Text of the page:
Korea goes for goals, glory against Portugal

INCHEON, South Korea, AFP

South Korea, the land of the morning calm, will be in a state of nervous anticipation on today’s evening as their World Cup heroes battle Portugal for a spot in the second round.

The match will bring the nation to a virtual standstill and coach Guus Hiddink has promised that his side will not be overawed by the Luis Figo-led Portuguese, the overwhelming Group D favorites.

Korea, whose 2-0 win over Poland was their first in six World Cup campaigns, and the United States head the group on four points with Portugal, beaten by the US in their opener, a point behind.

The Portuguese need a win to make sure of a last 16 place.

The Koreans know that a draw will be good enough to fulfill their dream of making the second round but the ‘Hiddink Way’, a phrase now firmly set in the Korean language, does not include defensive tactics.

“We have respect (for Portugal) but we are not afraid (of the big teams) any more,” said Hiddink, who has transformed a ‘chaotic’ team into a confident one over the past four months.

“I think it is one of the biggest developments with this Korean team in the last few months that we have respect but are not afraid to challenge even the big names.”

The current coach won’t make the mistake of his predecessor, Cha Bum-Kun, who chose to man mark the Holland side led by Hiddink at France ‘98. Cha put men on Edgar Davids, Dennis Bergkamp and Patrick Kluivert and the Koreans were run ragged, eventually going down 5-0.

“I will not be man marking the likes of Figo or Rui Costa,” confirmed Hiddink. “You cannot mark world class players with two or three players. I think we have the players who can defend when required.”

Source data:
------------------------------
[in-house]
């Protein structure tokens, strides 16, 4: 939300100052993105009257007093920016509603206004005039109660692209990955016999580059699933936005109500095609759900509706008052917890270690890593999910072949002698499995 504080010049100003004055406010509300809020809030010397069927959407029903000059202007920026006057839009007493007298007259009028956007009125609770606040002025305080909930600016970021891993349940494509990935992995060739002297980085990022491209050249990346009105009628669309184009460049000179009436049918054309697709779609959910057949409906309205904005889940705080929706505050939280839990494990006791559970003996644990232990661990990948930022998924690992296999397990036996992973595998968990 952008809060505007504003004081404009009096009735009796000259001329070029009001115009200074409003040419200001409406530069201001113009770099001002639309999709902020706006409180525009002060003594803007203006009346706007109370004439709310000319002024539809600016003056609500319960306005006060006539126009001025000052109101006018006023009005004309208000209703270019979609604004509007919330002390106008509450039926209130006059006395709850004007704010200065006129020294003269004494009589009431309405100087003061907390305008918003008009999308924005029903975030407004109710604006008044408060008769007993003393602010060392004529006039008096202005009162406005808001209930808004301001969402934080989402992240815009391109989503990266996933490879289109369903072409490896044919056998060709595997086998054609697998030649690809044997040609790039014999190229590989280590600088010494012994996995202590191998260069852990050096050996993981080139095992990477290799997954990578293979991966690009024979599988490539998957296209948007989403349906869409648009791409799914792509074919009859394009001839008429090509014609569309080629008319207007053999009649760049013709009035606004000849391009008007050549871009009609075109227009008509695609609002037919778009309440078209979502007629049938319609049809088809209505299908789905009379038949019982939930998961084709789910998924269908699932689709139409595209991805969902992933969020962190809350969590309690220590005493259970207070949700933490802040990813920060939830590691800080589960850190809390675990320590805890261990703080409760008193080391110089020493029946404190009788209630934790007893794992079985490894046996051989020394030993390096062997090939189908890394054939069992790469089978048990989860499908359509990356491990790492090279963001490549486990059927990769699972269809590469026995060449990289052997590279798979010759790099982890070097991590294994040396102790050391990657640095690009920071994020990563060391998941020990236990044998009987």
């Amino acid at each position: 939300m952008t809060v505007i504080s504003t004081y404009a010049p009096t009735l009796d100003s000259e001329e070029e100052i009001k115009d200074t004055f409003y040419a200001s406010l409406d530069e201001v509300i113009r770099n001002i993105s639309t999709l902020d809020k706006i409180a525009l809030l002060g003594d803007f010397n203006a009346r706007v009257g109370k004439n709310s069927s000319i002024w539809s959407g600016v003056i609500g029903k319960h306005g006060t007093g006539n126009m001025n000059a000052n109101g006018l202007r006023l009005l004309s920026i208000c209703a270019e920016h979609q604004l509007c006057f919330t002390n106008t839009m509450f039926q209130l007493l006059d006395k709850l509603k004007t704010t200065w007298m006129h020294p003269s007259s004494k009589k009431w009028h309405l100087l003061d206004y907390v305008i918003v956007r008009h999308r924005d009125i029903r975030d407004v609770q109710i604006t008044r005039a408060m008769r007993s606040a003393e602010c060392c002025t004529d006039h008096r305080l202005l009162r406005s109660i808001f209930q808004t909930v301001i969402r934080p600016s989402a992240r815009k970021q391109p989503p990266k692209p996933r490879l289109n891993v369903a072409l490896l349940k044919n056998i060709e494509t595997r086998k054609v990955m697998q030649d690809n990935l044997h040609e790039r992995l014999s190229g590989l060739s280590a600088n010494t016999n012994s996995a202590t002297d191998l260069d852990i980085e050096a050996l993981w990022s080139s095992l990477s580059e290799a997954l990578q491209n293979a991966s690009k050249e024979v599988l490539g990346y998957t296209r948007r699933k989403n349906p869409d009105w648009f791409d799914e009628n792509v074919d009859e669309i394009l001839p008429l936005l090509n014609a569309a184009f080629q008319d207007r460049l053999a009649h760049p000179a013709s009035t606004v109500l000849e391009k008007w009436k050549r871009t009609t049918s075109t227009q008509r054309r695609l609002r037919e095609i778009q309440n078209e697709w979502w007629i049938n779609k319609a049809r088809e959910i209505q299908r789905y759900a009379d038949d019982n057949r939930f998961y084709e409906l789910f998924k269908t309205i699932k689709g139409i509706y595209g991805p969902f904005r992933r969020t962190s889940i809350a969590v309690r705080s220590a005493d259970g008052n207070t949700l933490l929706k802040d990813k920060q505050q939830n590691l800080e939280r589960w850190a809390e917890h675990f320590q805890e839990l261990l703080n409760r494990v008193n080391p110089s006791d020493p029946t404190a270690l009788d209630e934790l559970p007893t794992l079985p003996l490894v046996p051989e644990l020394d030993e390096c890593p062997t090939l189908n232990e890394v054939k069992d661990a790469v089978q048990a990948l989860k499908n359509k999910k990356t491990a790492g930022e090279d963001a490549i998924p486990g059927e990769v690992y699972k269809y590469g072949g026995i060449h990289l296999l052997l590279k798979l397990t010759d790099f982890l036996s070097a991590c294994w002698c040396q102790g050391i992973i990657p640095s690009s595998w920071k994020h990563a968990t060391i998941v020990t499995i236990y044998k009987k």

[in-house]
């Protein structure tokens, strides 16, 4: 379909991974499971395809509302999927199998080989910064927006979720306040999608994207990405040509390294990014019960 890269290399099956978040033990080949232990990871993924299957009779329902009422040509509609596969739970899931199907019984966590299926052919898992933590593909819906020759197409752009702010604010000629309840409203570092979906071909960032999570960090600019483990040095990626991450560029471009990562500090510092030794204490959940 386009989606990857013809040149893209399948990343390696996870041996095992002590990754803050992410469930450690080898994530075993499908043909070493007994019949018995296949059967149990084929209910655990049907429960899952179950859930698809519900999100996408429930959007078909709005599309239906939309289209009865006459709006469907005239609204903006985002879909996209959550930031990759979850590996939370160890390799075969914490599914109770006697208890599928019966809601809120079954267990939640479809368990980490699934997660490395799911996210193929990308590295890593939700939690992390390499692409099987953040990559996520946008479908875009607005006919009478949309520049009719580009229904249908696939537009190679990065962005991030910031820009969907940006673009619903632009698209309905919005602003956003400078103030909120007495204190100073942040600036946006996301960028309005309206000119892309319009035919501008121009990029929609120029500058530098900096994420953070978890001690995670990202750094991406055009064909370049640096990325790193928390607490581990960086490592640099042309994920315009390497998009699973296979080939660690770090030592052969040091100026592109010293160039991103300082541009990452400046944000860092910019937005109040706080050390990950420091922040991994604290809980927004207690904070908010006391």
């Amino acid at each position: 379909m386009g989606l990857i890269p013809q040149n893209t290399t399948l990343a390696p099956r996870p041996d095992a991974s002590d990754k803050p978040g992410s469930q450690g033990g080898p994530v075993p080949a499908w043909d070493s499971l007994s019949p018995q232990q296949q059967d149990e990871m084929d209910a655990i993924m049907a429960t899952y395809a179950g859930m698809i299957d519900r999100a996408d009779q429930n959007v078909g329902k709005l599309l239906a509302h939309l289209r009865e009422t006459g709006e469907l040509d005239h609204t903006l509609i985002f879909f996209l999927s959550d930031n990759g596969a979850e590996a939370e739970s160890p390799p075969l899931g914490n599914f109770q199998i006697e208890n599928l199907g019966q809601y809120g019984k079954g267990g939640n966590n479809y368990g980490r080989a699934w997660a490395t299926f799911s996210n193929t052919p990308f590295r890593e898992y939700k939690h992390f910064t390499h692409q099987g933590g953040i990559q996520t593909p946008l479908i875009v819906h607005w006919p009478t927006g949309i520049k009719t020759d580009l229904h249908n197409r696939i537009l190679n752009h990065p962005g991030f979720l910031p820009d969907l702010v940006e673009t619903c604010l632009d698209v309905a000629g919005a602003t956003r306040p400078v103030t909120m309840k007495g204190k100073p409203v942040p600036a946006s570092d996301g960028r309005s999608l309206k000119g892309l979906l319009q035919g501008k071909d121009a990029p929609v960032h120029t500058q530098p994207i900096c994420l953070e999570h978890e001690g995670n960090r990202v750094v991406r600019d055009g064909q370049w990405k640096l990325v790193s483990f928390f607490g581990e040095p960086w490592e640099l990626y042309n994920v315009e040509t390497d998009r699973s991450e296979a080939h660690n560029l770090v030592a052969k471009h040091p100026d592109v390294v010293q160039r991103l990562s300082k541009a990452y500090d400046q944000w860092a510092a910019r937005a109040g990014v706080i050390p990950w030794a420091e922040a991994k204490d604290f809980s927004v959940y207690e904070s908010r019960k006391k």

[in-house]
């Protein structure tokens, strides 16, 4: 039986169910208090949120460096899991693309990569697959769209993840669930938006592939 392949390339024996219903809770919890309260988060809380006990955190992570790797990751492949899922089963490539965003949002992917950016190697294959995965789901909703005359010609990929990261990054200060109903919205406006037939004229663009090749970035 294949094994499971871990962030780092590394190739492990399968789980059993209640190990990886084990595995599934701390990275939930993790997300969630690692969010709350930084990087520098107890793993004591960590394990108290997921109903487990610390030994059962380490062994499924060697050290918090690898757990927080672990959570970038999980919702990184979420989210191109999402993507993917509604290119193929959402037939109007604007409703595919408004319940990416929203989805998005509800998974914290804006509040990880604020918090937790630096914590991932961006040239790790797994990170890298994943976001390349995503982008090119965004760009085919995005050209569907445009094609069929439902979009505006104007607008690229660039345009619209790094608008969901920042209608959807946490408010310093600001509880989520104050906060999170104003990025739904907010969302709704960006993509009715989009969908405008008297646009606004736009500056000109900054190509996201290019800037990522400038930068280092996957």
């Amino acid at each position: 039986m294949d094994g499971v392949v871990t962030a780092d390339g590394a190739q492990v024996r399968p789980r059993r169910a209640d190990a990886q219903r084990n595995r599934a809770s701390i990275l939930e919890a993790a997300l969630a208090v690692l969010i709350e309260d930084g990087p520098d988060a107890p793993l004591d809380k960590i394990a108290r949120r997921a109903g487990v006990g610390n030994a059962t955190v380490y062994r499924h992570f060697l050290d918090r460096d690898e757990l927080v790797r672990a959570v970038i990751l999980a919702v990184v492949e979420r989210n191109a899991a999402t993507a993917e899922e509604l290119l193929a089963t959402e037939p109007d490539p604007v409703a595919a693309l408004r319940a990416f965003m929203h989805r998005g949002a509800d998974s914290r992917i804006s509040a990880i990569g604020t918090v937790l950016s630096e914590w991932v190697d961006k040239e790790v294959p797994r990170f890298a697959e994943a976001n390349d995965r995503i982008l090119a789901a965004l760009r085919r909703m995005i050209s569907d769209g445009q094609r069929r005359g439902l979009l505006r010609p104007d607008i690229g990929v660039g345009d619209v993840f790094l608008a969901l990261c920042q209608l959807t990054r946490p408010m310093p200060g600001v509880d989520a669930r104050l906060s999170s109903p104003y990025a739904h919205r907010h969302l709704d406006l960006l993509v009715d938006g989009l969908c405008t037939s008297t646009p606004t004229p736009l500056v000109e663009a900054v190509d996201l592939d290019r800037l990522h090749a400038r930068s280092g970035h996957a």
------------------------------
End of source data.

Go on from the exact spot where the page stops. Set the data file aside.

Korea squandered numerous chances against the United States and Hiddink knows that his strikers will have to be sharper against Portugal.

He is likely to start with veteran Hwang Sun-Hong — who will win his 100th cap — and Anderlect hit man Seol Ki-Hyeon up front and keep super-sub Ahn Jung Hwan, who headed the equalizer against the United States, in reserve.

The image of Hwang lying on the ground with blood pouring from a head wound during the Unites States match has quickly come to symbolize the fighting spirit of the Korean team. Hwang, who will retire from international football after the World Cup, needed five stitches in the cut but is fit to play against Portugal.

“I will give my all for the team and my country,” said Hwang, whose goal against Poland was his 50th for Korea. “I do not want this to be my last game for Korea, I want the team to go to the second round.”

Park Ji-Sung, injured against the United States, is expected to miss the game but speedy left-sided midfielder Lee Young-Pyo is fit and will likely be in the starting line-up.

Lee starred against Scotland, England and France in pre-World Cup matches and provides another attacking option for Hiddink.

Portugal coach Antonio Oliveira, who had to lift the side after their terrible defensive display in the 3-2 loss to the United States, does not have any injury worries and may recall Liverpool’s Abel Xavier to strengthen the right side of defense.

The Portuguese know all about Korea’s speed and will try and play the game at their tempo.

“If we keep possession and control the match, I think that will be very important to counter the Koreans’ speed,” said defender Rui Jorge. “It is important that we are not caught out by counter attacks.”

The Red Devils, Korea’s fanatical fans, will turn the Incheon stadium into a sea of red and a cauldron of noise for the encounter and Jorge admitted that it would be like playing against ‘an additional half player.’

“Korea will have an additional half player because of the home support but we are all experienced players and are used to playing in those situations,” he said.